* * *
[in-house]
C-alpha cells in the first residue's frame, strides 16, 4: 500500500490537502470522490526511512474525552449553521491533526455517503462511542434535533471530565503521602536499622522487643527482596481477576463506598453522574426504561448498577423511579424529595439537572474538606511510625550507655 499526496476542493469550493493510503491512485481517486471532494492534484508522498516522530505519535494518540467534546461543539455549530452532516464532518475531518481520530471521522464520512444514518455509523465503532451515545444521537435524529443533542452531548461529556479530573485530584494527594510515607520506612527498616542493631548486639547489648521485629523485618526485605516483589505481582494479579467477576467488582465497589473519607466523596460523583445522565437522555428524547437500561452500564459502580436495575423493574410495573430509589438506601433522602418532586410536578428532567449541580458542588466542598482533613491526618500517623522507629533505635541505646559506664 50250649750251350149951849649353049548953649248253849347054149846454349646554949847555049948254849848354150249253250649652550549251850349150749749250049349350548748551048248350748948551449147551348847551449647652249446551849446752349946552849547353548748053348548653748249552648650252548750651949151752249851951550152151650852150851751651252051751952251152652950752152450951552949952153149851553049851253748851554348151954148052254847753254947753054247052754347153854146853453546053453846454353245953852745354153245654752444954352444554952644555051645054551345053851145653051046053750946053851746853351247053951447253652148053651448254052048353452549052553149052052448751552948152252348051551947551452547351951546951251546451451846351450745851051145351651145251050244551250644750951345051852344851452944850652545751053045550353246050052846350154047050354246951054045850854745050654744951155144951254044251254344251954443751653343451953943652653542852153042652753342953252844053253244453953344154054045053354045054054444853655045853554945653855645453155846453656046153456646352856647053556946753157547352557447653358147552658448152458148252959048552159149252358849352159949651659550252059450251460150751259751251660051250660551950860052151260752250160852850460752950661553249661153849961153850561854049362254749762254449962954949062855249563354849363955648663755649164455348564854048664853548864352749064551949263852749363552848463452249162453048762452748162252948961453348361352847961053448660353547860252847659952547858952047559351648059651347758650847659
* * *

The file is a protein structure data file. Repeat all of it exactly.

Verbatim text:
[in-house]
C-alpha cells in the first residue's frame, strides 16, 4: 500500500490537502470522490526511512474525552449553521491533526455517503462511542434535533471530565503521602536499622522487643527482596481477576463506598453522574426504561448498577423511579424529595439537572474538606511510625550507655 499526496476542493469550493493510503491512485481517486471532494492534484508522498516522530505519535494518540467534546461543539455549530452532516464532518475531518481520530471521522464520512444514518455509523465503532451515545444521537435524529443533542452531548461529556479530573485530584494527594510515607520506612527498616542493631548486639547489648521485629523485618526485605516483589505481582494479579467477576467488582465497589473519607466523596460523583445522565437522555428524547437500561452500564459502580436495575423493574410495573430509589438506601433522602418532586410536578428532567449541580458542588466542598482533613491526618500517623522507629533505635541505646559506664 50250649750251350149951849649353049548953649248253849347054149846454349646554949847555049948254849848354150249253250649652550549251850349150749749250049349350548748551048248350748948551449147551348847551449647652249446551849446752349946552849547353548748053348548653748249552648650252548750651949151752249851951550152151650852150851751651252051751952251152652950752152450951552949952153149851553049851253748851554348151954148052254847753254947753054247052754347153854146853453546053453846454353245953852745354153245654752444954352444554952644555051645054551345053851145653051046053750946053851746853351247053951447253652148053651448254052048353452549052553149052052448751552948152252348051551947551452547351951546951251546451451846351450745851051145351651145251050244551250644750951345051852344851452944850652545751053045550353246050052846350154047050354246951054045850854745050654744951155144951254044251254344251954443751653343451953943652653542852153042652753342953252844053253244453953344154054045053354045054054444853655045853554945653855645453155846453656046153456646352856647053556946753157547352557447653358147552658448152458148252959048552159149252358849352159949651659550252059450251460150751259751251660051250660551950860052151260752250160852850460752950661553249661153849961153850561854049362254749762254449962954949062855249563354849363955648663755649164455348564854048664853548864352749064551949263852749363552848463452249162453048762452748162252948961453348361352847961053448660353547860252847659952547858952047559351648059651347758650847659